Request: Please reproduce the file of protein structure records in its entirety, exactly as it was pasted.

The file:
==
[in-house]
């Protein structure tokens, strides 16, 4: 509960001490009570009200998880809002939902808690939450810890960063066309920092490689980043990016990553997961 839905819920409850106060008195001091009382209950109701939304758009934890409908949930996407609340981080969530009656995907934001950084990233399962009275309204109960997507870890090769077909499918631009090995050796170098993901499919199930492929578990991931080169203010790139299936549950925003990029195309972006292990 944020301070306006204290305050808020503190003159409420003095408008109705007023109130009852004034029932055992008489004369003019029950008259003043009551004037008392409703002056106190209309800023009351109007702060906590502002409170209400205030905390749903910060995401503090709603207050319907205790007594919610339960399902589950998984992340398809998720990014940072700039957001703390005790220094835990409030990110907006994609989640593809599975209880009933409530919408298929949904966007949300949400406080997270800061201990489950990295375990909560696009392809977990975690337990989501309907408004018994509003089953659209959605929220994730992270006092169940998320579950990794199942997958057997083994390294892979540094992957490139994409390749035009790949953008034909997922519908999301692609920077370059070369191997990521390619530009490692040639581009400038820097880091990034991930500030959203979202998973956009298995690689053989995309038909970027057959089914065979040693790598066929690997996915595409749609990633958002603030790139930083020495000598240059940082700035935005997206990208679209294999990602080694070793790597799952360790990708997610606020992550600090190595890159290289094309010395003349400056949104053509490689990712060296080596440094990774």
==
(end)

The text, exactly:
[in-house]
């Protein structure tokens, strides 16, 4: 509960001490009570009200998880809002939902808690939450810890960063066309920092490689980043990016990553997961 839905819920409850106060008195001091009382209950109701939304758009934890409908949930996407609340981080969530009656995907934001950084990233399962009275309204109960997507870890090769077909499918631009090995050796170098993901499919199930492929578990991931080169203010790139299936549950925003990029195309972006292990 944020301070306006204290305050808020503190003159409420003095408008109705007023109130009852004034029932055992008489004369003019029950008259003043009551004037008392409703002056106190209309800023009351109007702060906590502002409170209400205030905390749903910060995401503090709603207050319907205790007594919610339960399902589950998984992340398809998720990014940072700039957001703390005790220094835990409030990110907006994609989640593809599975209880009933409530919408298929949904966007949300949400406080997270800061201990489950990295375990909560696009392809977990975690337990989501309907408004018994509003089953659209959605929220994730992270006092169940998320579950990794199942997958057997083994390294892979540094992957490139994409390749035009790949953008034909997922519908999301692609920077370059070369191997990521390619530009490692040639581009400038820097880091990034991930500030959203979202998973956009298995690689053989995309038909970027057959089914065979040693790598066929690997996915595409749609990633958002603030790139930083020495000598240059940082700035935005997206990208679209294999990602080694070793790597799952360790990708997610606020992550600090190595890159290289094309010395003349400056949104053509490689990712060296080596440094990774």